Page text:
For example: a Tank Gun has a range of PB/1000/2000/4000, and has an Accuracy of 5/5/7/10, and a TDD of 1/1/1/2. This means that at point blank and short range, it may shoot at targets size 5 and over without penalty. However, at medium range, targets have a minimum size of 7, and take a -1 penalty for the difference if less. At long range, targets must be size 10 or take a -1 penalty for every 2 of the difference, rounding up.

          So a tank gun firing at a target size 5 would take no penalties at point blank or short range, a -2 penalty at medium range, then -3 at long range, on top of the distance penalties of -1 and -2 respectively, but not inflict any penalty when shooting at a size 10 target.

          I intend to use this to allow realistic targeting of tanks as a unit, or different components on a tank, such as the turret, or hull, or components such as the engine compartment or ammunition racks: in video games like War Thunder that's possible and expected because War Thunder makes it significantly easier, in real life these hits happened much more through luck and chance than by design.

          Scattering and Circular Error Probable

          Chronicles of Darkness is difficult to compute scattering for, since normally with systems that use the number shown on the dice and require it to be greater than or less than a set target number, it's easy to determine how much something failed by. With the Storyteller system, this isn't so intuitively done, so I'm still working on this - currently the mechanics I have in there are temporary.

          To use a Circular Error Probable mechanic, what I've decided to do is take the circular error probable of a weapon, measured in metres, multiply it by percentile dice, and multiply that by 0.03, then roll directional dice of 1d8, representing north, northeast, east, etc, which for now is "good enough" but I may replace this at a later date. I've included an example, although the damage tables are all off since it was older and used temporary values.

          Last edited by Jester-PFG; 12-09-2022, 10:36 AM. Reason: Fix broken link

          My Project to convert Chronicles of Darkness to a data-driven Combined Arms Simulation: Gods of Iron
          My personal website, projects and games:


          • #6
            Originally posted by Jester-PFG View Post
            Howdy there,

            I'm coming to Chronicles of Darkness from a background in Dark Heresy, GURPS High Tech 4th Edition and Phoenix Command Mechanised Combat System. . . .
            I've played GURPS once and I don't remember the system and you're right, there are no hit-points.

            I did create a vehicular-combat-system for the original WoD; hey, I wanted to run a World War Two game (Eastern-Front), where players had humanity and had to commit atrocities etc. And a few of my players were pro-German etc.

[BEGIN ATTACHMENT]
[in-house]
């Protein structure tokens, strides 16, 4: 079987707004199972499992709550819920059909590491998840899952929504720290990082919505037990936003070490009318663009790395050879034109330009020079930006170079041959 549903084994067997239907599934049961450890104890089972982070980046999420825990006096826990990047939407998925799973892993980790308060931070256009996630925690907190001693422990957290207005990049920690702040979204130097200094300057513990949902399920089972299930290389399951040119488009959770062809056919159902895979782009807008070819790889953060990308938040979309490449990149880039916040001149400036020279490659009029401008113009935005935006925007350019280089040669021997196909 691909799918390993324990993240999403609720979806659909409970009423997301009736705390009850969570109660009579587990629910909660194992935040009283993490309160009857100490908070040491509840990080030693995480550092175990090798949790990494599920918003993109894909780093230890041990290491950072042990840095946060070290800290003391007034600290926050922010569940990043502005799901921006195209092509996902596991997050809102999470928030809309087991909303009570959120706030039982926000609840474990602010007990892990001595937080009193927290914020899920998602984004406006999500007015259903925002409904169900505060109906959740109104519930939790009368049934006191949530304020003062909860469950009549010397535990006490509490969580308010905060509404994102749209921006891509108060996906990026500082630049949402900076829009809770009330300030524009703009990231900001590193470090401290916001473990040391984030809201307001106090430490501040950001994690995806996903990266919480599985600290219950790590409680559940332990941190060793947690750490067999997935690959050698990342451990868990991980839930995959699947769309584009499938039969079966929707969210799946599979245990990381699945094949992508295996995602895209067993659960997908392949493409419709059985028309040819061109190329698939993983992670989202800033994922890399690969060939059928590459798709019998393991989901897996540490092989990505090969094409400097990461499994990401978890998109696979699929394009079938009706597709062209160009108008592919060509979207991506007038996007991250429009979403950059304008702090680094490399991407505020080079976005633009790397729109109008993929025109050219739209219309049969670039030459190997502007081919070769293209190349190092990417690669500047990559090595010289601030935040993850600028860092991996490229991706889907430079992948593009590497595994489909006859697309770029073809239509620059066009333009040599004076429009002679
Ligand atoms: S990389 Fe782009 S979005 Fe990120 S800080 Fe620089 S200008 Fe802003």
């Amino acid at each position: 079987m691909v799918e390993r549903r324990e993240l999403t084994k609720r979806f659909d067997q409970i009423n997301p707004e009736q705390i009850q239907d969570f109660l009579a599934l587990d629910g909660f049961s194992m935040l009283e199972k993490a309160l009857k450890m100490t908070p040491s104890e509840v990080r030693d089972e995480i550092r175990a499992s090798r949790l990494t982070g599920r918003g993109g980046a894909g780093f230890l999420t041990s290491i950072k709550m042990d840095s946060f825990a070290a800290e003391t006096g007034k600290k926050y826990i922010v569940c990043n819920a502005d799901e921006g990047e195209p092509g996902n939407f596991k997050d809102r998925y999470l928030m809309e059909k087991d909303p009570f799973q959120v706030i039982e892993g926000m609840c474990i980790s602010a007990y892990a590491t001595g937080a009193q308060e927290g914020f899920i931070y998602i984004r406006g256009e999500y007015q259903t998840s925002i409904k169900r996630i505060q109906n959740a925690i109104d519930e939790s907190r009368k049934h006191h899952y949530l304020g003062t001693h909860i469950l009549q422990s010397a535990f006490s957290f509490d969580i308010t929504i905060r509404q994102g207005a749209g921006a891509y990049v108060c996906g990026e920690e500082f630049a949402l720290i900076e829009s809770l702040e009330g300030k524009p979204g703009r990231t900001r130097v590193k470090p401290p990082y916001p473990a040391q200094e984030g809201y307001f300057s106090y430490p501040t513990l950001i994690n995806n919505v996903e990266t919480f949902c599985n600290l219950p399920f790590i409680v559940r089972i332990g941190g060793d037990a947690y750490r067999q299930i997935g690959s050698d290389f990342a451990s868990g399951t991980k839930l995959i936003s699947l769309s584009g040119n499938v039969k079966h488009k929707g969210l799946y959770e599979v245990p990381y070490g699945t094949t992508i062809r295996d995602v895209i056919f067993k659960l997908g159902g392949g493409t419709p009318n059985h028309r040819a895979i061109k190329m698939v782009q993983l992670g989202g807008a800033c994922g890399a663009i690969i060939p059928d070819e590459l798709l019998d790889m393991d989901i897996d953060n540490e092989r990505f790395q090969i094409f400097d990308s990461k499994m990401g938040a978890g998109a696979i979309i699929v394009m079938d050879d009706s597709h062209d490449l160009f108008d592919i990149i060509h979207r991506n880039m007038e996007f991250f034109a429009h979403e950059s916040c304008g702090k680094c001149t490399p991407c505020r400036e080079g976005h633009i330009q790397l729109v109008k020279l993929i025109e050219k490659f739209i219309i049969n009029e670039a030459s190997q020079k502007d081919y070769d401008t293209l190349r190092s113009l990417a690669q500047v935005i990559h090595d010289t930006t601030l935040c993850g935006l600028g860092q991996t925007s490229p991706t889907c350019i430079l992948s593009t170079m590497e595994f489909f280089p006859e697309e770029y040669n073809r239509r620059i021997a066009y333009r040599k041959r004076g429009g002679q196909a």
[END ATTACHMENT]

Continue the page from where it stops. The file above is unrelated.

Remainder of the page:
My background is Battletech, Cyperpunk: 2020: Maximum-Metal and Steel Panthers (DOS video-game). So, each cannon and vehicle had to have their unique armor and damage. I based a lot of it off the Vehicle-combat system from, Vampire: the Player's Guide.

            At first, I had to use my judgement on how much damage was done; does an AP-round kill the entire crew and I apply remaining damage to all or just a few of the crew? Surely and HE-round with an area-of-effect would damage all the crew etc. I made a random-chart, which was a lot easier because I didn't have to decide.


            • #7
              Hello there Iguazu, I appreciate the interest! That's awesome to see that more people are interested in vehicle and vehicle combat, I'll definitely will need to take a look at the Vampire Player Guide's vehicle combat system, I very much like seeing how other people have approached the problem before.

              At first, I had to use my judgement on how much damage was done; does an AP-round kill the entire crew and I apply remaining damage to all or just a few of the crew? Surely and HE-round with an area-of-effect would damage all the crew etc. I made a random-chart, which was a lot easier because I didn't have to decide.
              Sure, I'd be more than happy to break this down a tiny bit for you with two examples of how I've handled it in my version. It's a little bit more complex, but I felt that it offered a little extra to give back in that it allowed for finer control in situations.

              Gods of Iron uses a "module by module" system. Notice that each tank in the PDF has its own Durability and Structures chart, which includes the Turret and the different facings for it, the Hull and its different facings, but also Systems, which include the engine, ammunition hold, fuel tanks, and the gun breech (which are used to represent the turret traverse and elevation mechanisms as well as the gun). Most importantly, each individual crewmember is considered a module, so damage to crews is also something that I want to capture.